- The Washington Times - Thursday, February 10, 2005

ANNAPOLIS — Maryland lawmakers have persuaded House Speaker Michael E. Busch to allow a full House vote on the slot-machine legislation he helped defeat two straight years, House Majority Leader Kumar P. Barve said yesterday.

“There will be a vote,” he said. “There is a large number of delegates who want to vote on a [slots] bill on the House floor.”

Mr. Barve, Montgomery Democrat, said the push is coming from opponents and supporters of Gov. Robert L. Ehrlich Jr.’s slots proposal.

However, House Minority Leader George C. Edwards credits pro-slots Democrats with changing Mr. Busch’s mind.

“Democrats who support slots are saying, ‘We better take a hard look at this and do something,’ ” said Mr. Edwards, Garrett Republican.



He also thinks a slots bill will reach the House floor but has concerns about Democratic leaders sinking it with amendments.

“There is still a feeling out there that [Democratic leaders] don’t want to give the governor anything because they don’t want the governor to look good,” Mr. Edwards said.

Mr. Busch, Anne Arundel Democrat, killed the proposal both times in the House Ways and Means Committee, which will hold hearings next week on new slots bills.

The governor’s plan is almost identical to last year’s version and puts 15,500 slot machines at four horse tracks and two off-track sites to generate about $800 million a year to revive Maryland’s racing industry and help fund public schools. It has become the focal point of the struggle between the Republican governor and the Democrat-controlled General Assembly.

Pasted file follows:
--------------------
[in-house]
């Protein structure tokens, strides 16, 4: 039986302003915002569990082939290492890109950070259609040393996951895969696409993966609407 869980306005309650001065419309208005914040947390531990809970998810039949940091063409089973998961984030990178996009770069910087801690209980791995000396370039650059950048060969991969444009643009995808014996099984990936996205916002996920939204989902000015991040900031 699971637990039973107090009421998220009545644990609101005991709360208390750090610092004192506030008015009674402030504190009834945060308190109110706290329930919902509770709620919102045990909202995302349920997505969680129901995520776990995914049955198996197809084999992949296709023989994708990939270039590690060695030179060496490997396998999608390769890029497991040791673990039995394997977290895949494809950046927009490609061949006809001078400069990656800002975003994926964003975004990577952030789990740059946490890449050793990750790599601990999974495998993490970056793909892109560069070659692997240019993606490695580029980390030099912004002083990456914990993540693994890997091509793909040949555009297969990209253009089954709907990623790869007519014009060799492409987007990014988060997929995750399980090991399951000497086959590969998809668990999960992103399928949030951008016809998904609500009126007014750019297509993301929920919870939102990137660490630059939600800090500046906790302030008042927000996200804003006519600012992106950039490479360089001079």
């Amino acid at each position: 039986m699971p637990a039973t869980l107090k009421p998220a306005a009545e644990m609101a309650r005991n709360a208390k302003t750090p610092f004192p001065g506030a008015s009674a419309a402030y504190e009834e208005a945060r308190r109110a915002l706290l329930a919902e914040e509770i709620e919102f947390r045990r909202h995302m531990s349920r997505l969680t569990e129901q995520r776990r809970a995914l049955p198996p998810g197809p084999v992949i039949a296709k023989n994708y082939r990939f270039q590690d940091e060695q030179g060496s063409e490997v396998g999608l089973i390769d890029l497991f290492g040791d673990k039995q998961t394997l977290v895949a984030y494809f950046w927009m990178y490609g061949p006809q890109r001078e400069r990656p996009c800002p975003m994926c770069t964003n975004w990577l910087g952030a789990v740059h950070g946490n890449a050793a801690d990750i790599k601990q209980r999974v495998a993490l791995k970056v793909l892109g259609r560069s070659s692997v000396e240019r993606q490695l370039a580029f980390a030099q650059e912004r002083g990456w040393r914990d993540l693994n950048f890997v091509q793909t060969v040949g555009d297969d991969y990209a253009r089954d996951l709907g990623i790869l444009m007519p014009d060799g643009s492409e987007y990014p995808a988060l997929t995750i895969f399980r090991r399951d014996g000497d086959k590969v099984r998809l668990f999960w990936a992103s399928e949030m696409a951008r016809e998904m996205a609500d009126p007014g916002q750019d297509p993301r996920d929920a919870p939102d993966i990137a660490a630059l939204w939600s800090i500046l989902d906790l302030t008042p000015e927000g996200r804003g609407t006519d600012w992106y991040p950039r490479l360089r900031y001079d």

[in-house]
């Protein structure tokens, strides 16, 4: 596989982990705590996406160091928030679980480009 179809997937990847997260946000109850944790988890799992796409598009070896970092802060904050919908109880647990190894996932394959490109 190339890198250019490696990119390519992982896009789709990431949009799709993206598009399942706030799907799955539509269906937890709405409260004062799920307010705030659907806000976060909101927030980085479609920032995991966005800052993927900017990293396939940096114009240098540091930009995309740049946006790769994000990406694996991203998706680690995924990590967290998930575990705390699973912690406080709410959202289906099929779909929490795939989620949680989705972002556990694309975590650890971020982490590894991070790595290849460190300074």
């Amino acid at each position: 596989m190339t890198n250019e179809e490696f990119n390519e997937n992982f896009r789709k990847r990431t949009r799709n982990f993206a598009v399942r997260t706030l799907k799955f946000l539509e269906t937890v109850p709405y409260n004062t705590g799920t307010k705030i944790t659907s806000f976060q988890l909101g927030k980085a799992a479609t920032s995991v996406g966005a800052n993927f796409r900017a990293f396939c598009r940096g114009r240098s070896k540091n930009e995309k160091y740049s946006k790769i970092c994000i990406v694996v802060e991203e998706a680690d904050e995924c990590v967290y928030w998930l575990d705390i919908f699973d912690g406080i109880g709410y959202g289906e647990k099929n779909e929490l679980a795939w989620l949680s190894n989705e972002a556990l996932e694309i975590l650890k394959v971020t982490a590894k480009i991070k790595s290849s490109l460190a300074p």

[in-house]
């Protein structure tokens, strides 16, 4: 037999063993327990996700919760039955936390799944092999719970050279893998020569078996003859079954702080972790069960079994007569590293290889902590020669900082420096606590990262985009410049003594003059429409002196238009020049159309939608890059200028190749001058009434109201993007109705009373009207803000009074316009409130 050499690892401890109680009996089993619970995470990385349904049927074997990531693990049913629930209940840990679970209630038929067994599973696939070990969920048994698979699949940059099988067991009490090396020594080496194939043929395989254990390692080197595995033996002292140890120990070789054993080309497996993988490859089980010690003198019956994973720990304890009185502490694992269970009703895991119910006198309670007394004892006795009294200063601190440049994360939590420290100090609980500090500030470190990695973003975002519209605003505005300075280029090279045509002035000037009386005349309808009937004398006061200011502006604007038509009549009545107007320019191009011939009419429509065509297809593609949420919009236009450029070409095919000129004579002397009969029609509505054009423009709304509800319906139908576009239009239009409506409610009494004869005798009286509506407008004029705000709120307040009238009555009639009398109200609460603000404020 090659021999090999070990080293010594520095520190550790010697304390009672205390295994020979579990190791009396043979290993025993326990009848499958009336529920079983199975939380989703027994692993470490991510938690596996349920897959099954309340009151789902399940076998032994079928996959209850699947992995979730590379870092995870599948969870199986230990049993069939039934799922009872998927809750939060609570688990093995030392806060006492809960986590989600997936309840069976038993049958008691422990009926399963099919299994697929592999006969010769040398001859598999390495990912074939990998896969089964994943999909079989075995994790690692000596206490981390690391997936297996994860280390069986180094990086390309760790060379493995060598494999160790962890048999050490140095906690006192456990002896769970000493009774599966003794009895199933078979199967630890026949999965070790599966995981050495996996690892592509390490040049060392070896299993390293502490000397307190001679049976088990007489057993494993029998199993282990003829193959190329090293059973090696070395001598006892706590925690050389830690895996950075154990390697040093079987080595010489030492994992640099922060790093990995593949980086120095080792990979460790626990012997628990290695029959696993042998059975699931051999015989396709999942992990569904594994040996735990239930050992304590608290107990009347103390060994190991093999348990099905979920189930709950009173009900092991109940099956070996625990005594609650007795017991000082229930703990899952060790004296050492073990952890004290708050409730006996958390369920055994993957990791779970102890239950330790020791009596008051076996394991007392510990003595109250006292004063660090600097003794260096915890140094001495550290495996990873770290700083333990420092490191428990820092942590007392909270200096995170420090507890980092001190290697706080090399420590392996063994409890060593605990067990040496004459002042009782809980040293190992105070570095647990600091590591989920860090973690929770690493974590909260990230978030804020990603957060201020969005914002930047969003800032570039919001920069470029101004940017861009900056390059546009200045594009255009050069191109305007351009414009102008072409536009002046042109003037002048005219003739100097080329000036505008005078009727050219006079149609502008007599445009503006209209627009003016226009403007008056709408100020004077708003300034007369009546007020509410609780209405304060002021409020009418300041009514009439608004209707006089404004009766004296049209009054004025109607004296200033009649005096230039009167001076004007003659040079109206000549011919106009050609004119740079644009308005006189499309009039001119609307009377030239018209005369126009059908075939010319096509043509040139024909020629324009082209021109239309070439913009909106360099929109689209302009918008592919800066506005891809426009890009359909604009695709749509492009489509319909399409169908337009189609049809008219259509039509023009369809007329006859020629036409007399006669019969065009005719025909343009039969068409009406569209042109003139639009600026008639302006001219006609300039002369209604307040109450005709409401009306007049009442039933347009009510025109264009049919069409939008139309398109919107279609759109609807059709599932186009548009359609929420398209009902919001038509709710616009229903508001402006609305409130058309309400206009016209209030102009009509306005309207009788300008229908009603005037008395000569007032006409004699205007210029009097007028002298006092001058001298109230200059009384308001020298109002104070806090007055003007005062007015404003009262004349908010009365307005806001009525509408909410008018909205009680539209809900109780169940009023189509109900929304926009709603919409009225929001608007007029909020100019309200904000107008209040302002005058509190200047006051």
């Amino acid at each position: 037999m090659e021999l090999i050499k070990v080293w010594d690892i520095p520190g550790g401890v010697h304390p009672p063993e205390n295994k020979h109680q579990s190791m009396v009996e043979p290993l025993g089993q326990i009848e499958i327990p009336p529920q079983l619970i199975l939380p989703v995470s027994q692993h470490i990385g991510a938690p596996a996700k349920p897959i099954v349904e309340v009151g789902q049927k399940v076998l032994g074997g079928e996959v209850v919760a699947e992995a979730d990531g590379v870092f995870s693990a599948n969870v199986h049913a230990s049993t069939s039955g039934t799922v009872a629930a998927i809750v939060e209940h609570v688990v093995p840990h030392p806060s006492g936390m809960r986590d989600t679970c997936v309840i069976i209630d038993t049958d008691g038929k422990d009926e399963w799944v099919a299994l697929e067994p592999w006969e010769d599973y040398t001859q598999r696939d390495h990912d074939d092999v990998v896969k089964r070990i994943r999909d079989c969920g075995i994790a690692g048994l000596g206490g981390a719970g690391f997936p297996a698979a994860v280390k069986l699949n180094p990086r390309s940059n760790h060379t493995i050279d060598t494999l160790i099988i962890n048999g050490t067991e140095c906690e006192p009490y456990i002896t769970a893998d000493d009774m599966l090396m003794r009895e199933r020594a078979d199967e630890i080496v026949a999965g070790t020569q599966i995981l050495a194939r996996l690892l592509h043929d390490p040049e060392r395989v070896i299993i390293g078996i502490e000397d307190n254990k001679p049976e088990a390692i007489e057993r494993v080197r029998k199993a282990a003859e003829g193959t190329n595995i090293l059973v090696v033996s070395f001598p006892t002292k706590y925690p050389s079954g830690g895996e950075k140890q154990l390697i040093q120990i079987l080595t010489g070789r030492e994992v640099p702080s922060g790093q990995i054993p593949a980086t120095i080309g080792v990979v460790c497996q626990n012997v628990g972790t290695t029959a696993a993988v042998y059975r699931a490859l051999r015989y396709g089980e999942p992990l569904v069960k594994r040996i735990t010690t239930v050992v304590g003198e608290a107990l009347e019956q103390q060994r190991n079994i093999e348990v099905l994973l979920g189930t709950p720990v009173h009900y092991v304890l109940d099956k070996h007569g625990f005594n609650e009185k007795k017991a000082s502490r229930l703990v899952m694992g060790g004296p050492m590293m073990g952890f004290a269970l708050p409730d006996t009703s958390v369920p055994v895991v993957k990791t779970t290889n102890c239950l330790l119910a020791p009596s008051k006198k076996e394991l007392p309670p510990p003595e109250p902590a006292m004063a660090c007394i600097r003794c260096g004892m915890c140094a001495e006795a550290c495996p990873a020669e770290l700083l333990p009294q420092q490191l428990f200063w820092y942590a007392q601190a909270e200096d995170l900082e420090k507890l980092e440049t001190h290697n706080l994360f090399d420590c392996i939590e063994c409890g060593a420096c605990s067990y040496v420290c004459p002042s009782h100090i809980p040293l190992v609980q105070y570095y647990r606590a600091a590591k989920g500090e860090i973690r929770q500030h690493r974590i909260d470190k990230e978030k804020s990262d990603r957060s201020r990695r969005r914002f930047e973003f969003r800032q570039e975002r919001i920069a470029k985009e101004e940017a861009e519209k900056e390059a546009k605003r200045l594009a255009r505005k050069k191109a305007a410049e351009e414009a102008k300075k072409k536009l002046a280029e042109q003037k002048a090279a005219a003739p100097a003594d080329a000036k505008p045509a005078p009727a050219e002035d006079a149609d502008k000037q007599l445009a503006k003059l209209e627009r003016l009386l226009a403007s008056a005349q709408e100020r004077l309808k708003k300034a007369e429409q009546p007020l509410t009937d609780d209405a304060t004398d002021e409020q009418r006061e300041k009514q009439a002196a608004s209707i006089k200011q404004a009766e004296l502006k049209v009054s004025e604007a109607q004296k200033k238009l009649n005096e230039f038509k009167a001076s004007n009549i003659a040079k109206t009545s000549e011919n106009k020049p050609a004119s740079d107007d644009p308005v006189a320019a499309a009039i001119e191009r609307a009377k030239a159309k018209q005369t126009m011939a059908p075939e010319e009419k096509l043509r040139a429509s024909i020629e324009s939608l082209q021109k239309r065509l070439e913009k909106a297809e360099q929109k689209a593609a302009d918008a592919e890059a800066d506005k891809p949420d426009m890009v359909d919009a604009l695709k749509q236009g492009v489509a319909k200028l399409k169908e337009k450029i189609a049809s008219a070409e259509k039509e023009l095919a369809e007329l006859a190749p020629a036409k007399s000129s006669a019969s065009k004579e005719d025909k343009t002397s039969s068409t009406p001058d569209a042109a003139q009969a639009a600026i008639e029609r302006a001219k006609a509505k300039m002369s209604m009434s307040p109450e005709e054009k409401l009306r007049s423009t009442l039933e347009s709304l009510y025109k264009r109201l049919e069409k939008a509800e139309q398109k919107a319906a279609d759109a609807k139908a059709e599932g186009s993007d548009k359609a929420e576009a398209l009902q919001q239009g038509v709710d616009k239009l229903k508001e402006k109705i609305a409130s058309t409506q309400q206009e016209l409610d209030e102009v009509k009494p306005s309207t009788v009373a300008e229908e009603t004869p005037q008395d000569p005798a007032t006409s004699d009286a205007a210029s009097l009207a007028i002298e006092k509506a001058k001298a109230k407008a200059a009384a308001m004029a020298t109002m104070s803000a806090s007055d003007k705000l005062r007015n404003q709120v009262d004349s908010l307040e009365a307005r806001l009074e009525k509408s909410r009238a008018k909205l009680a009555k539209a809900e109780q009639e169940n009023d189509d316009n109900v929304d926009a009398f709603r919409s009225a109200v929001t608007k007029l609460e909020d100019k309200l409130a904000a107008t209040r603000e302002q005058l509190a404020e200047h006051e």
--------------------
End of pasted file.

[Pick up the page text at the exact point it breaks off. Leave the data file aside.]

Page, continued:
If a slots bill reaches the House floor, it will be a modified version of the governor’s proposal.

The House bill proposed by Delegate Galen R. Clagett, Frederick Democrat, puts slots at racetracks and earmarks 40 percent of the profits for public school construction.

Mr. Clagett said the final version will be a combination of every slots bills and thinks this will be the year the proposal goes to a vote.

“The trenches were deep and the lines were drawn [in past sessions], but people are willing to compromise this year,” he said.

Mr. Clagett also said Mr. Busch’s proposal to use the state’s rainy-day fund for school construction was intended to underscore the urgent need for school construction money, not to undermine the governor’s slots bill.

“What that basically said was if we put slots in tomorrow, we have two years before we see any revenue,” he said. “We won’t get this [slots] money tomorrow.”

Democrats have introduced several other slots bill.

Mr. Busch was not available to comment yesterday. His secretary directed questions about slots to Mr. Barve.

Mr. Ehrlich, the state’s first Republican governor in more than three decades, campaigned heavily on his gambling initiative and has been criticized for his inability to deliver.

Senate President Thomas V. Mike Miller Jr., Calvert and Prince George’s Democrat, has been the governor’s chief ally on slots. The Senate passed the bill the past two years and is expected to pass it again this session.

Several lawmakers said yesterday that House Democrats might be ready to stop stonewalling slots because the strategy could hurt them in the 2006 elections, when the governor and all state lawmakers are up for re-election.

Still, the Ehrlich administration remains skeptical about slots passing in the House.

“We would like to believe that the third time is the charm, but … we wouldn’t take any bets,” said Ehrlich spokeswoman Shareese N. DeLeaver.

She said Mr. Busch has not approached Mr. Ehrlich about advancing a slots bill, but the administration is “ready and willing” to begin negotiations.

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